After this first session, the calendar given to them is confirmed or changed,
The Director will have to decide how many additional Rehearsals are needed, if any. Those must be added to the calendar. 54:00

Tips for Working with Actors

Some Directors think their job is to decided in their head and make everyone do what they think they heard. And then they wonder why their show was not very good.
The job of the Director is to Direct. Not to Pre-Act.

NEVER GIVE LINE READINGS unless the first eight or night attempts to “Direct” did not work. Lead the actor to ‘discover’ what you want - it becomes stronger.
Sometimes Directing means suggestions that control the build of tension that will make the listener sit up and take notice, and if you are writing Horror or Terror, you want them sitting up and on the edge of their seat waiting for the next thing to happen.
Sometimes you can get what is needed for the performance by telling an actor “That is a LIE! - The character is trying to control this other character…” or “Is this new information?” or “Is that what they want to happen?”

Other times it works best to take one actor aside, and quietly tell them some specific bit of business about the delivery of a certain line, which will give the other actors something new to respond to. There is an old saying that “Acting Is RE-Acting” and helping the other actors to react can result in a much better listening experience.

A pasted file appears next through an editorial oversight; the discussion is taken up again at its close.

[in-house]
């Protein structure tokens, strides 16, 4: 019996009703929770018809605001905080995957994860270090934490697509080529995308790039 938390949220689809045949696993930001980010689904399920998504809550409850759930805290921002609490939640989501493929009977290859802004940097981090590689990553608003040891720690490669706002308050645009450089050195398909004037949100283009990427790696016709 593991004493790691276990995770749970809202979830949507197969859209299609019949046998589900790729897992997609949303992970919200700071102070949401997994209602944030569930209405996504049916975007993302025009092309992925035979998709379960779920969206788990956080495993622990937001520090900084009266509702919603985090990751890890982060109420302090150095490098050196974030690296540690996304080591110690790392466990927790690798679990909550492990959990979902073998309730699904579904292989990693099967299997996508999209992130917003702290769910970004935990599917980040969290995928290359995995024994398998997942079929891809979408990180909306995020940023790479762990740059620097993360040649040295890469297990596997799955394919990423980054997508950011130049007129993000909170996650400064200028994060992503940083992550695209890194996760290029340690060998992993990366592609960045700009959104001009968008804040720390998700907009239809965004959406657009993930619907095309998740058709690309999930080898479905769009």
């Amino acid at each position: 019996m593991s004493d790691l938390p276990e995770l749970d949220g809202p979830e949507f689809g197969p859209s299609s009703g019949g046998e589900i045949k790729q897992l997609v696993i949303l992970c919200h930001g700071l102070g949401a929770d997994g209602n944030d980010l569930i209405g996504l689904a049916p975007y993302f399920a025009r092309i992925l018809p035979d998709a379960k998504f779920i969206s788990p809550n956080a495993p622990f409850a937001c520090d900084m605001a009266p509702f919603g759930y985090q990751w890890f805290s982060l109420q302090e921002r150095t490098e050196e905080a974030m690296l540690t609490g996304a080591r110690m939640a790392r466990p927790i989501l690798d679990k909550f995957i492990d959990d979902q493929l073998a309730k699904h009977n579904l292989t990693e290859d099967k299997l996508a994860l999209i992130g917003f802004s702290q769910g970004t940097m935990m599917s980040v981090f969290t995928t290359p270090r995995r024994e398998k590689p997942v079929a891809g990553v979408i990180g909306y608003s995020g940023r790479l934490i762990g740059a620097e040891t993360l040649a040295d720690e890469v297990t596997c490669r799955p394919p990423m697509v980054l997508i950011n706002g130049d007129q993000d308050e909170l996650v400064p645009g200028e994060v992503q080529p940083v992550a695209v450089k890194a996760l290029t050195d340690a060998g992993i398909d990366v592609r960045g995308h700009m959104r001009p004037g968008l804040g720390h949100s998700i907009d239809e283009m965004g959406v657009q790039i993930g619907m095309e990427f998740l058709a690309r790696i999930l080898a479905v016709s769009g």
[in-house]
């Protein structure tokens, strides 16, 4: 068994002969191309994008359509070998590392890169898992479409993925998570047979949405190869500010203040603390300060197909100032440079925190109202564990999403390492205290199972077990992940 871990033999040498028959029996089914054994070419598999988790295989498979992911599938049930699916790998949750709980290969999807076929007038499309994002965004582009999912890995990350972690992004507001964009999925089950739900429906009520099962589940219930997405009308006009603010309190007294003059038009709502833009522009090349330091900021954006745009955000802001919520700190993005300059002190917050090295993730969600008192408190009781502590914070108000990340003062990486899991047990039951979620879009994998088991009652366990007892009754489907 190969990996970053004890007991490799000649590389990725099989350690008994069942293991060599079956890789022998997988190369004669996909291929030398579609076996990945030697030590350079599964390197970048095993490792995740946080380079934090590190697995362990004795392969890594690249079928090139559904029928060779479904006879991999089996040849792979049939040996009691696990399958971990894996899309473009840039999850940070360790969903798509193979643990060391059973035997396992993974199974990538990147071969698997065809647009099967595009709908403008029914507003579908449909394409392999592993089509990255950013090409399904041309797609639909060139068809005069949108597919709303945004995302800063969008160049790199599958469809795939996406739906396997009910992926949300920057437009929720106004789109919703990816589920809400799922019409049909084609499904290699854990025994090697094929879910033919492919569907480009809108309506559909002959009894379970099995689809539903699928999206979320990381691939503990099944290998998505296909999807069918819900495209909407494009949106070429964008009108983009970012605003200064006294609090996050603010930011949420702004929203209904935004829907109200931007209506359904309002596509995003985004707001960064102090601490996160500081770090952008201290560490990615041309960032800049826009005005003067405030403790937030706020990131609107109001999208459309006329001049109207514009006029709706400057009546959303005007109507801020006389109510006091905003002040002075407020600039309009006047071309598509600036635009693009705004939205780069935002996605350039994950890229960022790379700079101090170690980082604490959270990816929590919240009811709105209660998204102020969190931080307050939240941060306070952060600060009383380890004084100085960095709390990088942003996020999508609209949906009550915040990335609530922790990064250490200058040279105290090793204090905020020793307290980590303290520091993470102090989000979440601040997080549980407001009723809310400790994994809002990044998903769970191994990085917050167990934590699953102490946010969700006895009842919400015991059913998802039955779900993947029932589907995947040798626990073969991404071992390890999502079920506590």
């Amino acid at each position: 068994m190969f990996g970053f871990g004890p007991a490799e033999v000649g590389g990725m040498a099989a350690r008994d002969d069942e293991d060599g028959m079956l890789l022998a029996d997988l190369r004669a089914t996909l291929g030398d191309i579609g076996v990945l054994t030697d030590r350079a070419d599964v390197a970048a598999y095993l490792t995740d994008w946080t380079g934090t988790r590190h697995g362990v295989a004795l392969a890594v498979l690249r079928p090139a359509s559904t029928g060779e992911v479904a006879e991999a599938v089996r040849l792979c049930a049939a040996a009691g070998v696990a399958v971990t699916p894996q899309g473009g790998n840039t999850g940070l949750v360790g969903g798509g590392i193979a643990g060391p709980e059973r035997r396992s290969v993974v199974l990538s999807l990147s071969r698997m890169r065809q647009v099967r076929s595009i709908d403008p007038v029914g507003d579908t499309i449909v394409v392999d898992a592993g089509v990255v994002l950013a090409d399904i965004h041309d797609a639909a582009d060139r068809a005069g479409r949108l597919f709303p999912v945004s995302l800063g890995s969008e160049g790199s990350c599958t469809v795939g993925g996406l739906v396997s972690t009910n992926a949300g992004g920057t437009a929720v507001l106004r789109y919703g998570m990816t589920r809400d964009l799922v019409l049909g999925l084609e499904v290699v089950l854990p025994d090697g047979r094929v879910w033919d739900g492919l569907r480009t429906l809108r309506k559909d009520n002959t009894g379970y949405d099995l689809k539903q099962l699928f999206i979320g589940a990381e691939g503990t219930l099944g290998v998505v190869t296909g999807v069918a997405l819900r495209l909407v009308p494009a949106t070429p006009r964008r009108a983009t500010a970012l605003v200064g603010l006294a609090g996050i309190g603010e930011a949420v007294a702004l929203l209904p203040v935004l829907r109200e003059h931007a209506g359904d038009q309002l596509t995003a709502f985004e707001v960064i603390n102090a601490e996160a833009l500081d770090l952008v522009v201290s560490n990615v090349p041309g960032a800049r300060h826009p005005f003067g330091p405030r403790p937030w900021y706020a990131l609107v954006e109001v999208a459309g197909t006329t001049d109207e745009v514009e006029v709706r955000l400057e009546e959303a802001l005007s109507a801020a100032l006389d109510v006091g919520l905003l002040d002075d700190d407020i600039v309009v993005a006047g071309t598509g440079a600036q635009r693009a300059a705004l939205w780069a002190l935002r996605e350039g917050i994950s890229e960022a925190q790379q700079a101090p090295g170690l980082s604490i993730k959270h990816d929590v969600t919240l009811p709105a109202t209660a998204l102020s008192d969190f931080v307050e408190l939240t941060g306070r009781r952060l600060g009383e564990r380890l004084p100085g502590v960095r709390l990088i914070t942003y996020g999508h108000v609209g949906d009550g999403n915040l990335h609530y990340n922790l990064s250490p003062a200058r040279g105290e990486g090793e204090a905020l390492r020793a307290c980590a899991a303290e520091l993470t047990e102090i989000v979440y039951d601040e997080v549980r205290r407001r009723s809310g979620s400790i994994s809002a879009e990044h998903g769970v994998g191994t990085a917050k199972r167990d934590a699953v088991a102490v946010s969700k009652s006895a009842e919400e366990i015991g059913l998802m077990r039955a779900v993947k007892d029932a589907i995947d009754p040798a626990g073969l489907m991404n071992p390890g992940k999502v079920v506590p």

But stay off to the side when directing. Let your actors act.

Above all, LISTEN to your actors. Some of them may have years of experience you don’t have. But this does not mean you automatically do whatever they come up with. You consider it. Often actors just happen to come up with suggestions that will give them more lines and inflate their character’s time at the center of everybody’s attention. “But it’s more about MEEEE…”

Your job as director to deliver the best show you can, and if someone has a suggestion that strengthens the performance, it is YOUR decision whether or not it works for this script. It is YOUR decision not to, but if you make a weaker choice because it is YOURS, the show will suffer.

Ideally, with a good cast, a good script, good direction, good performance, and good engineering you can benefit from the total number of years involved in the production. And your name goes on the show as “Director”.

Make sure you know how to give the hand signals you taught your actors so you can adjust performances during the recording or live performance of the show. 56:00